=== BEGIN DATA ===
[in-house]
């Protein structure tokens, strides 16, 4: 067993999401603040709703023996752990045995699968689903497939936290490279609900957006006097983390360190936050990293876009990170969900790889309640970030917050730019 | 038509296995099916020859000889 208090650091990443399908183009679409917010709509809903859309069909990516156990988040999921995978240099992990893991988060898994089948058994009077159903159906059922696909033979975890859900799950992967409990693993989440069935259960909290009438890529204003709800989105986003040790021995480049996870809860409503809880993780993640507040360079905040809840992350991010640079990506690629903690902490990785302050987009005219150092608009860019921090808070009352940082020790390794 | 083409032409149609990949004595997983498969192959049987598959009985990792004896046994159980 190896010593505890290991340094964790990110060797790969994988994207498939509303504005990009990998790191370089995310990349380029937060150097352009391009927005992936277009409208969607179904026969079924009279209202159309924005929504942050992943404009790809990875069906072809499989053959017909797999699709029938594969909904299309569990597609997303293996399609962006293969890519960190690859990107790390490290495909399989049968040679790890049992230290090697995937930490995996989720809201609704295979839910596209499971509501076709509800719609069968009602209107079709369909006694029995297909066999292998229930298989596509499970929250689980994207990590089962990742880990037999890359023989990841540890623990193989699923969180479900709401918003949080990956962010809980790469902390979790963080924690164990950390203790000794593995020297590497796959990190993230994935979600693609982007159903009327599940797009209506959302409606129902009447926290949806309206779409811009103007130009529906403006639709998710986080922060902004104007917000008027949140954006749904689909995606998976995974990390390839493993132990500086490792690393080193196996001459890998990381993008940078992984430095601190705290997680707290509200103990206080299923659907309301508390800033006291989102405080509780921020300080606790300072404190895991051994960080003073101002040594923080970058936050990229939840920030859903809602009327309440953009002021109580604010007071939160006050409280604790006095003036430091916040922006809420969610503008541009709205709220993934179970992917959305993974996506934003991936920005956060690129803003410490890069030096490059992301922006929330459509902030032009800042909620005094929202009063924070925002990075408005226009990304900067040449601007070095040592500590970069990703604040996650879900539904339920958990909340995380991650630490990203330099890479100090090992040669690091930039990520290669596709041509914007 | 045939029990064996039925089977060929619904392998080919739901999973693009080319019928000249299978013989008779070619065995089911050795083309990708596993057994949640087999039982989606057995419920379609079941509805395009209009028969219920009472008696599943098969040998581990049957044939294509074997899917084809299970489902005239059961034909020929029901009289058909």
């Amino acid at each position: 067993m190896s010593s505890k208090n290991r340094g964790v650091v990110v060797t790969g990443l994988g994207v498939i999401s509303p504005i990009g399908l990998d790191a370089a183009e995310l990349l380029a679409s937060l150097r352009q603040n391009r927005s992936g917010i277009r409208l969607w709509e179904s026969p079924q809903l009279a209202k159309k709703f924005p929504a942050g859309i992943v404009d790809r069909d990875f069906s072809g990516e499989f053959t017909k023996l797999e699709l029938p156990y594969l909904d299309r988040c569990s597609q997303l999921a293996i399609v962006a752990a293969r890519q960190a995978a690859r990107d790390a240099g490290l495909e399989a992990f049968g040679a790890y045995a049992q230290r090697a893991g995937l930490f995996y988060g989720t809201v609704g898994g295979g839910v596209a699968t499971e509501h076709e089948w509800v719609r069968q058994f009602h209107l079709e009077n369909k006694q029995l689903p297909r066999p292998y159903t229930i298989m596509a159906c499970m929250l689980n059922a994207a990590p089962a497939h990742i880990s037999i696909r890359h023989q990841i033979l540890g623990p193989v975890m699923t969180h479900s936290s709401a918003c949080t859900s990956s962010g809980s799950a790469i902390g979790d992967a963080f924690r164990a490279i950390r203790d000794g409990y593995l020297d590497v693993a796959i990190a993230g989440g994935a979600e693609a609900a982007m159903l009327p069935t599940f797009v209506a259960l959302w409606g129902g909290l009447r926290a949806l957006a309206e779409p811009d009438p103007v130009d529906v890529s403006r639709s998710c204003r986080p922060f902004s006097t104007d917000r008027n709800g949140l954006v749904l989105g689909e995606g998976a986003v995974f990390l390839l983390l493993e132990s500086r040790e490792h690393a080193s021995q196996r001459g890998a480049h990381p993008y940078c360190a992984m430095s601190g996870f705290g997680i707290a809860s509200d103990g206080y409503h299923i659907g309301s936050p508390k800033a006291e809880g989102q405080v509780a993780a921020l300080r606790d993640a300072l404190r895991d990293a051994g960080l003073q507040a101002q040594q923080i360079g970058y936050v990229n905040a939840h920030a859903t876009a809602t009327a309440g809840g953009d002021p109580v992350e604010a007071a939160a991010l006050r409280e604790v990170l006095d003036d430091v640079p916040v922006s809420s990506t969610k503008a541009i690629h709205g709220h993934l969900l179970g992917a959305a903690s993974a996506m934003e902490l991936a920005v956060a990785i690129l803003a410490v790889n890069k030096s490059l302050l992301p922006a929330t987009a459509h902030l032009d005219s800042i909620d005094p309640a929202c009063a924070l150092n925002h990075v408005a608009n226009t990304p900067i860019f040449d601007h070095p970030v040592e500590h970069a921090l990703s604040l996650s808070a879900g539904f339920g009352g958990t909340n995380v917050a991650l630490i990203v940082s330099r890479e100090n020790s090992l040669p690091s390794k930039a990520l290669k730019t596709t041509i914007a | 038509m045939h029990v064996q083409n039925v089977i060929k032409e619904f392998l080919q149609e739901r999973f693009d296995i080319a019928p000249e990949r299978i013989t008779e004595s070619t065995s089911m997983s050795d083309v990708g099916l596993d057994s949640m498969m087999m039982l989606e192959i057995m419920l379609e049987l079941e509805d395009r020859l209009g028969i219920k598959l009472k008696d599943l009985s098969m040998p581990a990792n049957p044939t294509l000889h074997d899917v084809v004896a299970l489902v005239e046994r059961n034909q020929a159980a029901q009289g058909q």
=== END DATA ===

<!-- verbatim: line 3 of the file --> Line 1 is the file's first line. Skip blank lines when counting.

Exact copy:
């Amino acid at each position: 067993m190896s010593s505890k208090n290991r340094g964790v650091v990110v060797t790969g990443l994988g994207v498939i999401s509303p504005i990009g399908l990998d790191a370089a183009e995310l990349l380029a679409s937060l150097r352009q603040n391009r927005s992936g917010i277009r409208l969607w709509e179904s026969p079924q809903l009279a209202k159309k709703f924005p929504a942050g859309i992943v404009d790809r069909d990875f069906s072809g990516e499989f053959t017909k023996l797999e699709l029938p156990y594969l909904d299309r988040c569990s597609q997303l999921a293996i399609v962006a752990a293969r890519q960190a995978a690859r990107d790390a240099g490290l495909e399989a992990f049968g040679a790890y045995a049992q230290r090697a893991g995937l930490f995996y988060g989720t809201v609704g898994g295979g839910v596209a699968t499971e509501h076709e089948w509800v719609r069968q058994f009602h209107l079709e009077n369909k006694q029995l689903p297909r066999p292998y159903t229930i298989m596509a159906c499970m929250l689980n059922a994207a990590p089962a497939h990742i880990s037999i696909r890359h023989q990841i033979l540890g623990p193989v975890m699923t969180h479900s936290s709401a918003c949080t859900s990956s962010g809980s799950a790469i902390g979790d992967a963080f924690r164990a490279i950390r203790d000794g409990y593995l020297d590497v693993a796959i990190a993230g989440g994935a979600e693609a609900a982007m159903l009327p069935t599940f797009v209506a259960l959302w409606g129902g909290l009447r926290a949806l957006a309206e779409p811009d009438p103007v130009d529906v890529s403006r639709s998710c204003r986080p922060f902004s006097t104007d917000r008027n709800g949140l954006v749904l989105g689909e995606g998976a986003v995974f990390l390839l983390l493993e132990s500086r040790e490792h690393a080193s021995q196996r001459g890998a480049h990381p993008y940078c360190a992984m430095s601190g996870f705290g997680i707290a809860s509200d103990g206080y409503h299923i659907g309301s936050p508390k800033a006291e809880g989102q405080v509780a993780a921020l300080r606790d993640a300072l404190r895991d990293a051994g960080l003073q507040a101002q040594q923080i360079g970058y936050v990229n905040a939840h920030a859903t876009a809602t009327a309440g809840g953009d002021p109580v992350e604010a007071a939160a991010l006050r409280e604790v990170l006095d003036d430091v640079p916040v922006s809420s990506t969610k503008a541009i690629h709205g709220h993934l969900l179970g992917a959305a903690s993974a996506m934003e902490l991936a920005v956060a990785i690129l803003a410490v790889n890069k030096s490059l302050l992301p922006a929330t987009a459509h902030l032009d005219s800042i909620d005094p309640a929202c009063a924070l150092n925002h990075v408005a608009n226009t990304p900067i860019f040449d601007h070095p970030v040592e500590h970069a921090l990703s604040l996650s808070a879900g539904f339920g009352g958990t909340n995380v917050a991650l630490i990203v940082s330099r890479e100090n020790s090992l040669p690091s390794k930039a990520l290669k730019t596709t041509i914007a | 038509m045939h029990v064996q083409n039925v089977i060929k032409e619904f392998l080919q149609e739901r999973f693009d296995i080319a019928p000249e990949r299978i013989t008779e004595s070619t065995s089911m997983s050795d083309v990708g099916l596993d057994s949640m498969m087999m039982l989606e192959i057995m419920l379609e049987l079941e509805d395009r020859l209009g028969i219920k598959l009472k008696d599943l009985s098969m040998p581990a990792n049957p044939t294509l000889h074997d899917v084809v004896a299970l489902v005239e046994r059961n034909q020929a159980a029901q009289g058909q």